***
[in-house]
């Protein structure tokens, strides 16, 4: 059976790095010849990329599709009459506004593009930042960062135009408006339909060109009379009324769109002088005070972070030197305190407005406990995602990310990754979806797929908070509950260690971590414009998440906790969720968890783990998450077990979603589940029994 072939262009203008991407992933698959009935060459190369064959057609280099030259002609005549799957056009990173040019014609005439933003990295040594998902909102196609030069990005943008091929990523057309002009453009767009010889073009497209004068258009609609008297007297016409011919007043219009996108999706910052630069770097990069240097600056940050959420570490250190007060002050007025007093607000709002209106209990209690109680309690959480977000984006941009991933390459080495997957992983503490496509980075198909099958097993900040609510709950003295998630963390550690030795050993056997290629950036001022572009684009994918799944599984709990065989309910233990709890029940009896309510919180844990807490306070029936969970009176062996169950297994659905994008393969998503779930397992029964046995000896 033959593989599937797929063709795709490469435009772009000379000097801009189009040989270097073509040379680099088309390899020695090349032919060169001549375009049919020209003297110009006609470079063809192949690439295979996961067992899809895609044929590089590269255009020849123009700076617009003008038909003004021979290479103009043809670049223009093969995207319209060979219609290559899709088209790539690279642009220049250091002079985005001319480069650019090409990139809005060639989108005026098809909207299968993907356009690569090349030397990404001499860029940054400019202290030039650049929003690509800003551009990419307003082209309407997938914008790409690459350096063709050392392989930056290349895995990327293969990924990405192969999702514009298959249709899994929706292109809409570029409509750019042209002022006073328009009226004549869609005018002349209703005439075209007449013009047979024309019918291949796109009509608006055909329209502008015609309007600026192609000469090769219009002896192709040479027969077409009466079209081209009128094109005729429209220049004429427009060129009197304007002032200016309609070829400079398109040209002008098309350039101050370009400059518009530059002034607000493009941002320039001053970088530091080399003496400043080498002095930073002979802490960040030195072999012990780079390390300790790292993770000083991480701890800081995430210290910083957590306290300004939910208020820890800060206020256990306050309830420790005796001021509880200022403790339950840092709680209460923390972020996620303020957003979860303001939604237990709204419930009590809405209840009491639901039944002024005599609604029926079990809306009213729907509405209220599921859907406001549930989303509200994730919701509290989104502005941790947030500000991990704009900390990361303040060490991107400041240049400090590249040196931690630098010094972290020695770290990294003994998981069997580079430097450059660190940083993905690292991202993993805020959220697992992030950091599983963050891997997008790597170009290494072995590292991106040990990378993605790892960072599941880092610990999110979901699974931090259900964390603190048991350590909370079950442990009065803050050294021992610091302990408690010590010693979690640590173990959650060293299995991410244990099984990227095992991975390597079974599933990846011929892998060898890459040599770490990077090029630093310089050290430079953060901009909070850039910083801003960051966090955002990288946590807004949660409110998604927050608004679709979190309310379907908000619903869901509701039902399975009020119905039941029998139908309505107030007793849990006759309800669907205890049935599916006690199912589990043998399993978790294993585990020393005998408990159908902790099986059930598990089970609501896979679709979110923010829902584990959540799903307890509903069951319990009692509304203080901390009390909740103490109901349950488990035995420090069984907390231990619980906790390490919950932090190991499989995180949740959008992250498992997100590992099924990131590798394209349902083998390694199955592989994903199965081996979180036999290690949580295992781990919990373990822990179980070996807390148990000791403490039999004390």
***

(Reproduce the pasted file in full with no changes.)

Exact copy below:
[in-house]
């Protein structure tokens, strides 16, 4: 059976790095010849990329599709009459506004593009930042960062135009408006339909060109009379009324769109002088005070972070030197305190407005406990995602990310990754979806797929908070509950260690971590414009998440906790969720968890783990998450077990979603589940029994 072939262009203008991407992933698959009935060459190369064959057609280099030259002609005549799957056009990173040019014609005439933003990295040594998902909102196609030069990005943008091929990523057309002009453009767009010889073009497209004068258009609609008297007297016409011919007043219009996108999706910052630069770097990069240097600056940050959420570490250190007060002050007025007093607000709002209106209990209690109680309690959480977000984006941009991933390459080495997957992983503490496509980075198909099958097993900040609510709950003295998630963390550690030795050993056997290629950036001022572009684009994918799944599984709990065989309910233990709890029940009896309510919180844990807490306070029936969970009176062996169950297994659905994008393969998503779930397992029964046995000896 033959593989599937797929063709795709490469435009772009000379000097801009189009040989270097073509040379680099088309390899020695090349032919060169001549375009049919020209003297110009006609470079063809192949690439295979996961067992899809895609044929590089590269255009020849123009700076617009003008038909003004021979290479103009043809670049223009093969995207319209060979219609290559899709088209790539690279642009220049250091002079985005001319480069650019090409990139809005060639989108005026098809909207299968993907356009690569090349030397990404001499860029940054400019202290030039650049929003690509800003551009990419307003082209309407997938914008790409690459350096063709050392392989930056290349895995990327293969990924990405192969999702514009298959249709899994929706292109809409570029409509750019042209002022006073328009009226004549869609005018002349209703005439075209007449013009047979024309019918291949796109009509608006055909329209502008015609309007600026192609000469090769219009002896192709040479027969077409009466079209081209009128094109005729429209220049004429427009060129009197304007002032200016309609070829400079398109040209002008098309350039101050370009400059518009530059002034607000493009941002320039001053970088530091080399003496400043080498002095930073002979802490960040030195072999012990780079390390300790790292993770000083991480701890800081995430210290910083957590306290300004939910208020820890800060206020256990306050309830420790005796001021509880200022403790339950840092709680209460923390972020996620303020957003979860303001939604237990709204419930009590809405209840009491639901039944002024005599609604029926079990809306009213729907509405209220599921859907406001549930989303509200994730919701509290989104502005941790947030500000991990704009900390990361303040060490991107400041240049400090590249040196931690630098010094972290020695770290990294003994998981069997580079430097450059660190940083993905690292991202993993805020959220697992992030950091599983963050891997997008790597170009290494072995590292991106040990990378993605790892960072599941880092610990999110979901699974931090259900964390603190048991350590909370079950442990009065803050050294021992610091302990408690010590010693979690640590173990959650060293299995991410244990099984990227095992991975390597079974599933990846011929892998060898890459040599770490990077090029630093310089050290430079953060901009909070850039910083801003960051966090955002990288946590807004949660409110998604927050608004679709979190309310379907908000619903869901509701039902399975009020119905039941029998139908309505107030007793849990006759309800669907205890049935599916006690199912589990043998399993978790294993585990020393005998408990159908902790099986059930598990089970609501896979679709979110923010829902584990959540799903307890509903069951319990009692509304203080901390009390909740103490109901349950488990035995420090069984907390231990619980906790390490919950932090190991499989995180949740959008992250498992997100590992099924990131590798394209349902083998390694199955592989994903199965081996979180036999290690949580295992781990919990373990822990179980070996807390148990000791403490039999004390």